Friday, November 29, 2013

Butch Warren: In Memoriam

The Times will tell you that bassist Butch Warren (1939-2013) was once a promising young virtuoso who barely out of his teen years played on Herbie Hancock’s debut album (which yes, includes Watermelon Man), then joined Monk’s band in 1963, supposedly rebuffing Ellington in the process. But ever the Sixties jazz musician, heroin and mental illness felled Warren, forcing him back home to the District where he lived in obscurity and off whatever meager royalties his brief recording career afforded him. 

Warren did not vanish.  He was an occasional performer at the One Step Down jazz club at the corner of 25th and Pennsylvania, which until it yielded to Washington’s inexorable gentrification, was rumored to be the second longest continuously run jazz club after the Vanguard--an amazing possible fact since the One Step’s ghastly wooden booths, which were constructed at perfect right angles and offered views perpendicular to the piano, were best suited for inducing neuralgia.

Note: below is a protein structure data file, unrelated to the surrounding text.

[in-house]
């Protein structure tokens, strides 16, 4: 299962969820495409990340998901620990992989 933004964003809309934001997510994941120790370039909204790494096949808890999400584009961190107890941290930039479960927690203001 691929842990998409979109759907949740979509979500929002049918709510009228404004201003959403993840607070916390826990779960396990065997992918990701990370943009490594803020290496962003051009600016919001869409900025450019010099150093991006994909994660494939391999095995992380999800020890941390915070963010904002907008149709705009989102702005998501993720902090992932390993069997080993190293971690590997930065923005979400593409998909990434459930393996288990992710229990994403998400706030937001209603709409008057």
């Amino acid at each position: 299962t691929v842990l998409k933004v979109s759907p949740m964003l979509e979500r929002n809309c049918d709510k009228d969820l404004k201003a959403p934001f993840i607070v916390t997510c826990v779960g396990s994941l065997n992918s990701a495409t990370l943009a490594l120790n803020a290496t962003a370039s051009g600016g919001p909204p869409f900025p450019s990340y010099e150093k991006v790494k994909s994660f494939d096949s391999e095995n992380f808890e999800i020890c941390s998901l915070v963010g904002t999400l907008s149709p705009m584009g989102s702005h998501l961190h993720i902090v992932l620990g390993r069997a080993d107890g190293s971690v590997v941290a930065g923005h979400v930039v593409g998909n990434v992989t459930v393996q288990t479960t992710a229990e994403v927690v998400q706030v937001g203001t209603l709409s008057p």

In the late 1990s, the One Step Down was one home for Washington’s jazz community.  It played host to scores of Washingtonians including a gnarled and mustachioed bassist once married to Roberta Flack; the zany and indefatigable saxophonist-polymath, Andrew White; a nonagenarian vibraphonist who found his bearings in jazz after a youth spent in Hitler Youth; and a certain Monk alumnus who a friend and I saw perform while working the occasional Thursday bartending shift in 1999. 

Tall and wizened, Warren was then around 60 years old but looked much older.  He was playing in the band of a middling local pianist, Peter Edelman, who peculiarly walked in with a second bassist while Warren had a caregiver of his own.  Warren started the set and in a few short minutes demonstrated that he was a wizard.  But after perhaps three songs, he repaired himself to the bar where he smoked cigarette after cigarette, chasing them with copious amounts of Diet Coke.  Without Warren, the music bored.  Warren played no more than three sequences of five minutes over the course of the evening, swiftly ceasing once he could not cope and returning to the bar and his cigarettes.  After hearing all of the legends about Butch Warren and a few commanding minutes of his bass play, it was both a tragedy and a miracle that Edelman was attending to him and ensuring that he perform in some capacity.